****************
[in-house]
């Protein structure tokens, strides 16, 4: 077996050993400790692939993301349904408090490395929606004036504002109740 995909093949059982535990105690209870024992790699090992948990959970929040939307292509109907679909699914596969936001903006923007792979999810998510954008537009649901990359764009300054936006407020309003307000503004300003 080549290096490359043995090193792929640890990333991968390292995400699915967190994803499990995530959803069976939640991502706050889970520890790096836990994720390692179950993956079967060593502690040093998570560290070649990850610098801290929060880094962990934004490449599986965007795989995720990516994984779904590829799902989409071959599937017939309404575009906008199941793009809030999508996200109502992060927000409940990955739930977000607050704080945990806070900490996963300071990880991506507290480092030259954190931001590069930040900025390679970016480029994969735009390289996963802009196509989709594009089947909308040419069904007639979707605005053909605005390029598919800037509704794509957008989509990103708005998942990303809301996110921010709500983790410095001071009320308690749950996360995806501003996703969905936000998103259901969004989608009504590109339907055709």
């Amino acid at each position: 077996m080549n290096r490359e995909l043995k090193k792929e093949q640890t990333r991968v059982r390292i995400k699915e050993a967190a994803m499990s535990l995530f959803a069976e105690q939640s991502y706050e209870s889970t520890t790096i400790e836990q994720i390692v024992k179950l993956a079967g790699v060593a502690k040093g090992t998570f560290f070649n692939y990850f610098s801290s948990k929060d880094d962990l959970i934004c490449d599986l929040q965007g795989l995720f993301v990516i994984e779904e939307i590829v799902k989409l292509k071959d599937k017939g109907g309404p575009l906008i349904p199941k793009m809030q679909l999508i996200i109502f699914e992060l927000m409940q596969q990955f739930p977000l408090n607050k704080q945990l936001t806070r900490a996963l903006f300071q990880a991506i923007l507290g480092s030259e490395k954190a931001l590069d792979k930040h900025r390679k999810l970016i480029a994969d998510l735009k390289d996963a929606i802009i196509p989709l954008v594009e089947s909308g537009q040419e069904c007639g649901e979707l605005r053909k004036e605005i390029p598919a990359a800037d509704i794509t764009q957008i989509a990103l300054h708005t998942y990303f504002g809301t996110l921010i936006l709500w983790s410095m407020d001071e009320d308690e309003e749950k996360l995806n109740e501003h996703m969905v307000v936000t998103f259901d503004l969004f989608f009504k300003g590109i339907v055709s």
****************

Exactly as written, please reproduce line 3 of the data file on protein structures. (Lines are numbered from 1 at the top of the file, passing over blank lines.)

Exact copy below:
């Amino acid at each position: 077996m080549n290096r490359e995909l043995k090193k792929e093949q640890t990333r991968v059982r390292i995400k699915e050993a967190a994803m499990s535990l995530f959803a069976e105690q939640s991502y706050e209870s889970t520890t790096i400790e836990q994720i390692v024992k179950l993956a079967g790699v060593a502690k040093g090992t998570f560290f070649n692939y990850f610098s801290s948990k929060d880094d962990l959970i934004c490449d599986l929040q965007g795989l995720f993301v990516i994984e779904e939307i590829v799902k989409l292509k071959d599937k017939g109907g309404p575009l906008i349904p199941k793009m809030q679909l999508i996200i109502f699914e992060l927000m409940q596969q990955f739930p977000l408090n607050k704080q945990l936001t806070r900490a996963l903006f300071q990880a991506i923007l507290g480092s030259e490395k954190a931001l590069d792979k930040h900025r390679k999810l970016i480029a994969d998510l735009k390289d996963a929606i802009i196509p989709l954008v594009e089947s909308g537009q040419e069904c007639g649901e979707l605005r053909k004036e605005i390029p598919a990359a800037d509704i794509t764009q957008i989509a990103l300054h708005t998942y990303f504002g809301t996110l921010i936006l709500w983790s410095m407020d001071e009320d308690e309003e749950k996360l995806n109740e501003h996703m969905v307000v936000t998103f259901d503004l969004f989608f009504k300003g590109i339907v055709s």